Throughout the globe, ancient cultures experimented with the mind-altering plants around them. Today, some of these may be taboo, but there's evidence to suggest that they helped shape the way we see the world.
High in the mountains of northern Peru, carved stone heads keep watch over a quiet museum near Chavín de Huántar, a ceremonial site that predates the Inca Empire. The first head is human, but in subsequent carvings, familiar features turn strange: Teeth protrude across the chin, the nose curves up, and snot streams over the cheeks of a snarling jaguar. Some scholars believe that the heads, called Cabezas Clavas, depict the ritual transformation of a Chavín de Huántar shaman into a jaguar after consuming an ancient, psychedelic cactus called San Pedro.
Still revered in northern Peru, that hallucinogenic cactus has been cultivated in this region since at least the 7th millennia BCE. That continuity is no surprise to Spanish archeologist Elisa Guerra-Doce, who studies the use of psychoactive substances in ancient times.
“All over the world, traditional societies continue to use mind-altering agents for magico-spiritual and healing purposes,” Guerra-Doce wrote in a 2015 article. “The archeological evidence indicates that the origins of such use might be traced back to prehistory.”
Not only that, psychoactive plants were woven deeply into belief systems and spiritual practices in every corner of the globe. “There are certain scholars who believe that the idea of religion itself emerges from the use of psychoactive plants around the world,” said Guerra-Doce in a recent interview with Fodor’s. “We find drugs in tombs, in ceremonial places—always connected with ritual activity.”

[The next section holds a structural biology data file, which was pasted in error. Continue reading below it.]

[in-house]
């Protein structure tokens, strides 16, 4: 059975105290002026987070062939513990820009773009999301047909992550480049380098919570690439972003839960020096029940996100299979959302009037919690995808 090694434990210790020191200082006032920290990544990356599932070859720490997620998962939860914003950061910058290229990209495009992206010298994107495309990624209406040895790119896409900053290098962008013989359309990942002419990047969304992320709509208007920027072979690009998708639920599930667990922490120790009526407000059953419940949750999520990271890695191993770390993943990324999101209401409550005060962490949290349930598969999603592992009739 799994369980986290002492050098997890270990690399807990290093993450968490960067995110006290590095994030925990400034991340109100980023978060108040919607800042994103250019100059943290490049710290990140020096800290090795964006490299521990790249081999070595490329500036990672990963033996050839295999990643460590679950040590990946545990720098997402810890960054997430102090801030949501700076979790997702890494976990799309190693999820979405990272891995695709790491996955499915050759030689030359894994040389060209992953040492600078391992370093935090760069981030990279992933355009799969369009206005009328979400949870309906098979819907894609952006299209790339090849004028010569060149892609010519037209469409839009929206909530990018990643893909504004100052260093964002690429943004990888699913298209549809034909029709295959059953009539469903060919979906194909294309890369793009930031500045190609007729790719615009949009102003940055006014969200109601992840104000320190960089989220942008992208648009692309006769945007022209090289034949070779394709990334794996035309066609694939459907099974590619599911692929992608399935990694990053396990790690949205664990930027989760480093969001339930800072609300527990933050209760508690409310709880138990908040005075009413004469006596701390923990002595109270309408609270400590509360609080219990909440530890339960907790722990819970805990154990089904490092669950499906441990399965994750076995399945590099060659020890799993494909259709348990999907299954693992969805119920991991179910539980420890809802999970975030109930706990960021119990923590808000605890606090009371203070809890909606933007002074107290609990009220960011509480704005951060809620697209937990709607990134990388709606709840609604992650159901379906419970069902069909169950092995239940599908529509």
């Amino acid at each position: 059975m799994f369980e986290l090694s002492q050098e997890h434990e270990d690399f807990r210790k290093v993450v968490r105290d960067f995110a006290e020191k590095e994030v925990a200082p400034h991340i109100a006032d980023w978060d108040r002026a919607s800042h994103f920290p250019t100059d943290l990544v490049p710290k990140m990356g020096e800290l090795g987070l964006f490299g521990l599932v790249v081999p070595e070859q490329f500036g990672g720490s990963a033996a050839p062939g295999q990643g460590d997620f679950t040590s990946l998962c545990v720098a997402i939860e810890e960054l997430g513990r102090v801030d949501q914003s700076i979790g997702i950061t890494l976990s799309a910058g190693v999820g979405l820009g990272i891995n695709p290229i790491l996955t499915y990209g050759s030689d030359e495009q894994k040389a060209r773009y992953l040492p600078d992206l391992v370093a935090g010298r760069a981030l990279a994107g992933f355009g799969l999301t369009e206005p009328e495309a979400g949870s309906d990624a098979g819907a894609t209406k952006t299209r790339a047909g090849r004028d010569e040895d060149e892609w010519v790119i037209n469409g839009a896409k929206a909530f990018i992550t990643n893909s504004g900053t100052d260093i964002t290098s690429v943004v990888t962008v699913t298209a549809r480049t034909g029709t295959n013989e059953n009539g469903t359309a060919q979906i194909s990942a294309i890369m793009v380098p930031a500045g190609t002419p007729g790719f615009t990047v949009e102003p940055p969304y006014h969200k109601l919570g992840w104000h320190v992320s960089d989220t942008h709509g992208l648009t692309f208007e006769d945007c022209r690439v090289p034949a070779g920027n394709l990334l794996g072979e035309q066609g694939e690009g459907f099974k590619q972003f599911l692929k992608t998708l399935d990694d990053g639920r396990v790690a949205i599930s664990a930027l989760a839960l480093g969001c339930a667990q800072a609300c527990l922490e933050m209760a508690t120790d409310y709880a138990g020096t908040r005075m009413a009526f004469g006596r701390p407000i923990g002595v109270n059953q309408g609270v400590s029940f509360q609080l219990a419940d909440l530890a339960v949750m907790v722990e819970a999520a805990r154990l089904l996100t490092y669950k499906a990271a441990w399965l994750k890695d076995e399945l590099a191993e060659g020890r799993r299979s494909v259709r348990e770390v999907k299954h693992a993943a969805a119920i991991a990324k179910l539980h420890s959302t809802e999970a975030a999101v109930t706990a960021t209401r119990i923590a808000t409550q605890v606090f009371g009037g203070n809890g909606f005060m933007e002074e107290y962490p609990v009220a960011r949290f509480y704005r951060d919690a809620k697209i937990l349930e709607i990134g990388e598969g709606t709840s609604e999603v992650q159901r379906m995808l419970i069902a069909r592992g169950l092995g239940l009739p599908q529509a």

Humans have long leveraged plants to powerful—and sometimes mind-altering—effects. From Peru’s hallucinogenic cactus to the pot-smoking farmers of Neolithic China, these are the oldest drug cultures on earth.
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WHERE: Palawan Island
Catching a euphoric buzz off betel, the fruit of the areca tree comes with a serious drawback: it turns your teeth a gory red. Guerra-Doce reports that archeologists excavating Duyong Cave on Palawan Island in the Philippines have found betel-stained human teeth dating to 2660 BCE. Turn to archaeobotanical evidence, though, and the story gets much, much longer; some data points to betel use in Southeast Asia as long as 13,000 years ago.